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Who was Hall? A very well-off wife and mother living in New York at the height of the Gilded Age—one who apparently kept a lower profile than some of her peers.

The portrait doesn’t tell us much about Hall and her family specifically. But in the painting, they represent the era’s twin preoccupations with material wealth and family values: a mother and wife outfitted in the finest clothes and jewels surrounded by her beautiful children.

Think of her as a domestic goddess of the late 19th century, who ruled the home and nurtured her children, as the painting makes clear.

[“Mrs. Cornelia Ward Hall and Her Children” is part of the collection at the Museum of the City of New York; 61.155.1]

Brooklyn’s “most perfect” 1886 apartment house

September 26, 2016

Charles Pratt was a stupendously wealthy kerosene-refinery owner who left his mark in Brooklyn with grand mansions on Clinton Avenue, donations to churches, and the founding of Pratt Institute in 1887.

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But a few years earlier, he gained notoriety for another philanthropic endeavor: building affordable apartments for the families of the men who worked for his Astral Oil Works along the Greenpoint waterfront.

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It goes without saying that livable flats were in great demand. New York has always had a shortage of housing and space for its middle- and working-class residents, and this true even in the booming city of Brooklyn in the late 19th century.

pratt“Not that there are not enough houses to supply tenants who desire to pay a monthly rental of $50 or over, but there is a lack of convenient houses to be had at a rental of less than $30,” wrote the Brooklyn Daily Eagle in December 1886.

“At the present high price of ground in New York and Brooklyn it is doubtful if any number of small, cheap houses for the accommodation of persons of small means will ever be constructed.”

That’s where Pratt came in. Distressed by the crowded tenements available to working men and women and inspired by model housing built in London, he invested his own funds to build the Astral Apartments, a block-long, six-story edifice of brick and terracotta on Franklin Street meant to ease “the problem of how to live decently and economically,” as the Eagle put it.

astraltripadvisorWhen the Astral (“of the stars”) was unveiled, the design and amenities blew everyone away. Every room in the 120 three- to five-room units had a window—which meant light and ventilation, two precious commodities in the 19th century city.

For $10-$25 a month, tenants got extra closets, a coal box, sink, range, and a water closet in each flat, plus a lecture room in the basement and a spacious play area in the back.

thegildedageinnewyorkcover-1Interestingly, the Astral was slow to fill up; potential tenants apparently thought the building looked too much like a barracks or institution, according to one 1895 source.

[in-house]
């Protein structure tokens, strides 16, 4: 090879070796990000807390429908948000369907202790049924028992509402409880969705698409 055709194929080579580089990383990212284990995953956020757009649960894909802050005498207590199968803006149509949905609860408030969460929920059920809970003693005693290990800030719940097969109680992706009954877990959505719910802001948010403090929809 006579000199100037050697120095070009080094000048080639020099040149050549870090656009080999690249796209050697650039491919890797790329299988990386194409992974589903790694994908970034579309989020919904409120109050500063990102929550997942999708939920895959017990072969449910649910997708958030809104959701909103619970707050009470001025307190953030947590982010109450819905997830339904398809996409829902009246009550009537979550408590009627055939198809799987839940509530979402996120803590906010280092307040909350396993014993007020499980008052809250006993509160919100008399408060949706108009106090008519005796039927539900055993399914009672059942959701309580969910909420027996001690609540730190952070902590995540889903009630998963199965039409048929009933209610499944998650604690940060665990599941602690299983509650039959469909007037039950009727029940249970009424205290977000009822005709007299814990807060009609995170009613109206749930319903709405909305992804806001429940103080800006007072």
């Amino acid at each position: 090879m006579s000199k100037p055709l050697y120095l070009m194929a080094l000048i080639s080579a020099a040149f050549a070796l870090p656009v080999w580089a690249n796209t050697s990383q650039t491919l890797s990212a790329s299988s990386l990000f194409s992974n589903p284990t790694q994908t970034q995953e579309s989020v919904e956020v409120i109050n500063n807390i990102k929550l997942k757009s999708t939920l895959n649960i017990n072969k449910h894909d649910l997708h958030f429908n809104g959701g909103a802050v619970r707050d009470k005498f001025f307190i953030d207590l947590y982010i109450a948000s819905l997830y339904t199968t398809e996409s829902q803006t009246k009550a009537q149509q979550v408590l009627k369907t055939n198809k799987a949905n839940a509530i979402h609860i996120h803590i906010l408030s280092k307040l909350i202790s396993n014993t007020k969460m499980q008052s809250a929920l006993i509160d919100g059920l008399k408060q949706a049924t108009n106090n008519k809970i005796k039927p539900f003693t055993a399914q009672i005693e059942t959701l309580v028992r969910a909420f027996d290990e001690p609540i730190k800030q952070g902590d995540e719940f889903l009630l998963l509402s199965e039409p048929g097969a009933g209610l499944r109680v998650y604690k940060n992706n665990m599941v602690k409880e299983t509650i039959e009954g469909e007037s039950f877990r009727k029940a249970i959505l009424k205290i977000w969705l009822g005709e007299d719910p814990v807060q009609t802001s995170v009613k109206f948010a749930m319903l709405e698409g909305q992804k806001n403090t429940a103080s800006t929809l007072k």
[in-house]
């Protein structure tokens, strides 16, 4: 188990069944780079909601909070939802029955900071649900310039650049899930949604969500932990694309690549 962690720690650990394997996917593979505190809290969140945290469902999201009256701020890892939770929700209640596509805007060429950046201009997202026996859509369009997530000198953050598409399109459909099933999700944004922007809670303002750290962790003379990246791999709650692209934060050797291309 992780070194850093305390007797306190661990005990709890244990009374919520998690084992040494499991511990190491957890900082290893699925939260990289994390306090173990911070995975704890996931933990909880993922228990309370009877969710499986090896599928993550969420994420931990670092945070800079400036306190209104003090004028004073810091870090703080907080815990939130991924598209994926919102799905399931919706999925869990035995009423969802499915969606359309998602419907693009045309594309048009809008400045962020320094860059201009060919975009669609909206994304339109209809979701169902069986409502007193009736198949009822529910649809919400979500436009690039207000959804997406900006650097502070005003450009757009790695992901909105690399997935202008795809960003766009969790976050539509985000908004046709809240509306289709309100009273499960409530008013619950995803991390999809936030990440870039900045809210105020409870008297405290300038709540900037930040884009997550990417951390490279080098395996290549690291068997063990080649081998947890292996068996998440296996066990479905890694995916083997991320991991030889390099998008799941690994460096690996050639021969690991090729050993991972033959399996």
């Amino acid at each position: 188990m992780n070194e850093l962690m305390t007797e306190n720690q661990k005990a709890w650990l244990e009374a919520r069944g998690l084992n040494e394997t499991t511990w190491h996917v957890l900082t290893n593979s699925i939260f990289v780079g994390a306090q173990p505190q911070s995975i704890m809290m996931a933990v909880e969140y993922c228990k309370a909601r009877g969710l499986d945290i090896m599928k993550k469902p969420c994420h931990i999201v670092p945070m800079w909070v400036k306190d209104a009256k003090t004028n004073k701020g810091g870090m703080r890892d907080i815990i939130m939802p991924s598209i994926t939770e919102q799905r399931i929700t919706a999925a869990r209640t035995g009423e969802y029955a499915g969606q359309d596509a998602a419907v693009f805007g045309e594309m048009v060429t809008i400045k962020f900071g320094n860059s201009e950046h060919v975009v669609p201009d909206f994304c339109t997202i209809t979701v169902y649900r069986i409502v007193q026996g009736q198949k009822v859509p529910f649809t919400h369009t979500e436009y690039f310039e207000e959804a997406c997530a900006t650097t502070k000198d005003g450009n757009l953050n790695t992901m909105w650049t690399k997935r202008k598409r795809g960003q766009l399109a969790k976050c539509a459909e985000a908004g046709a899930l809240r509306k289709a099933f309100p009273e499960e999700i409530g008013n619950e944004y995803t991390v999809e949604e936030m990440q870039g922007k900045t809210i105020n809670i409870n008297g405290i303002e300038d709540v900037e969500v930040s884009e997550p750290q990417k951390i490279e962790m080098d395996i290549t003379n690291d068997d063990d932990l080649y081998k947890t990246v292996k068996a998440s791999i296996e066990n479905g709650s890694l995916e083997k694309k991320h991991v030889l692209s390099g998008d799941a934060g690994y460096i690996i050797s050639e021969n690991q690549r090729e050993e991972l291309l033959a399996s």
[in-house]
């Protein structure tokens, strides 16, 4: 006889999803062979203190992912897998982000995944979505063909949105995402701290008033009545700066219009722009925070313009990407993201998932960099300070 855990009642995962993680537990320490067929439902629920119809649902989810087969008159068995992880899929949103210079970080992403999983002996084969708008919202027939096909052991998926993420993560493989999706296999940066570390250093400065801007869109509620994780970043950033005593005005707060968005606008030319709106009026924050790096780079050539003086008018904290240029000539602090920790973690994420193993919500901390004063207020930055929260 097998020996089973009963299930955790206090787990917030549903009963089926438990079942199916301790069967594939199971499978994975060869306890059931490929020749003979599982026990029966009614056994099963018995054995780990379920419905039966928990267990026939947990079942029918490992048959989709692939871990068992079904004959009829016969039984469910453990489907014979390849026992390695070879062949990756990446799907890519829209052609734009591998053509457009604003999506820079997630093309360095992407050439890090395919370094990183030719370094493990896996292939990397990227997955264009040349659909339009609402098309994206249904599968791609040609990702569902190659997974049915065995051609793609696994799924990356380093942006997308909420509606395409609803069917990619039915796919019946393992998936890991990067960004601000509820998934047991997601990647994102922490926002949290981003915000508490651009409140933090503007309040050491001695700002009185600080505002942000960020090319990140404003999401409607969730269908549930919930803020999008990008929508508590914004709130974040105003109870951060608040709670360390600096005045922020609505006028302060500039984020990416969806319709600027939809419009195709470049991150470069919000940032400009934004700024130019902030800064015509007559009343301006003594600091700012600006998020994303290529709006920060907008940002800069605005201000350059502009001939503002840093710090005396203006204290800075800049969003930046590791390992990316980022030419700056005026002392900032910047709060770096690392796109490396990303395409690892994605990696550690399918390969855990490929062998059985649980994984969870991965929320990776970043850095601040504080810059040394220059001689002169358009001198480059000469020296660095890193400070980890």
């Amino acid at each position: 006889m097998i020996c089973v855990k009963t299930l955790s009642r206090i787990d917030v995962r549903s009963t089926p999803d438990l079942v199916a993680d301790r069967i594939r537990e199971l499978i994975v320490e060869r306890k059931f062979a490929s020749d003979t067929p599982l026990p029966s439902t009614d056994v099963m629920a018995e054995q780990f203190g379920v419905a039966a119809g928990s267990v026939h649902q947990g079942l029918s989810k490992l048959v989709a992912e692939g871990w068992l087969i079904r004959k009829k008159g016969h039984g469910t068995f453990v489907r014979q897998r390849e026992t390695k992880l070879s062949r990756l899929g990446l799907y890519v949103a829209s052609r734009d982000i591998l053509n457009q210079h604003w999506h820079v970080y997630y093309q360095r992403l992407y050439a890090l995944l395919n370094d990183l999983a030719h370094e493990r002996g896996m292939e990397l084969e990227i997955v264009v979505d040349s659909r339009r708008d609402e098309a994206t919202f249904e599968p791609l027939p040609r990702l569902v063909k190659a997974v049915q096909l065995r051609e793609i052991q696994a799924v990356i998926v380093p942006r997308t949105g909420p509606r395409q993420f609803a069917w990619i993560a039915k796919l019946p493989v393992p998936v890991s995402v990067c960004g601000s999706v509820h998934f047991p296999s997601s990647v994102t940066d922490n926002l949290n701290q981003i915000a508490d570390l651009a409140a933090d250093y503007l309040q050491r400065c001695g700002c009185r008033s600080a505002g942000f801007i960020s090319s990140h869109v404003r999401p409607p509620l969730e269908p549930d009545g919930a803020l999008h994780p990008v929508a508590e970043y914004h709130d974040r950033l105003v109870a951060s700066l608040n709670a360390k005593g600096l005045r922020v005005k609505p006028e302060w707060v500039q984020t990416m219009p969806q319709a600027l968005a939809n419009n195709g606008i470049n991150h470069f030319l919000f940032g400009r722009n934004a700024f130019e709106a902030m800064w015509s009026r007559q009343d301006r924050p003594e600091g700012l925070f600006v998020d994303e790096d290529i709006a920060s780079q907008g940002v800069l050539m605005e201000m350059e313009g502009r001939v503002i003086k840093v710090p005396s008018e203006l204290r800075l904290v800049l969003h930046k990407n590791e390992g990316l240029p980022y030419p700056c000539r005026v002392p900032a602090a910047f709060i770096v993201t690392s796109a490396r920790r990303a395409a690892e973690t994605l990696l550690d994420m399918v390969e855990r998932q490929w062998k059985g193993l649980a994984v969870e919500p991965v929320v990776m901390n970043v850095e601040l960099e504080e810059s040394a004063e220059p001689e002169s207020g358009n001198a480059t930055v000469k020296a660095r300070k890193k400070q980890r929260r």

But that didn’t stop the praise. The Astral “is the most perfect type of an apartment house in the world,” the Eagle stated. “Give the workingman and woman a chance to save a portion of their [sic] wages, and they will find means for educating their children and improving their personal welfare.”

Read more about the Gilded Age industrialists-turned-philanthropists who set out to improve housing for poor and working class New Yorkers in The Gilded Age in New York, 1870-1910, in stores Tuesday!

[First and third photos: Wikipedia; second image: American Architect and Architecture, 1895; fourth photo: TripAdvisor]

The mess halls for inmates on Blackwell’s Island

September 26, 2016

It could not have been easy to be an inmate—as it was called in the 19th century—on Blackwell’s Island.

The thin strip of land in the East River, bought by the city in 1828, was were New York brought its undesirables: criminals biding their time in the Penitentiary, sick people sent to the Hospital for Incurables, Lunatic Asylum, or the Small-Pox Hospital, the homeless and disorderly sentenced to the Workhouse.

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I’m not sure where these circa-1896 photos were taken, but based on the age and appearance of the diners (and the information provided by the Museum of the City of New York in the caption), they may give us a glimpse into the Almshouse.

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There were actually two Almshouses, one for men, one for women. “None but the aged and infirm, who are destitute, are admitted,” wrote James D. McCabe in 1872’s Lights and Shadows of New York Life. “Each newcomer is bathed immediately upon his or her arrival, and clad in the plain but comfortable garments provided by the establishment.”

Staff determined how much and what kind of work each newcomer could do, McCabe wrote. In 1870, 1,114 people lived there, he added—these are probably some of them.

[Top photo: MCNY 93.1.1.4918; second photo: MCNY 93.1.1.4917]

The three most beautiful bridges in the world

September 19, 2016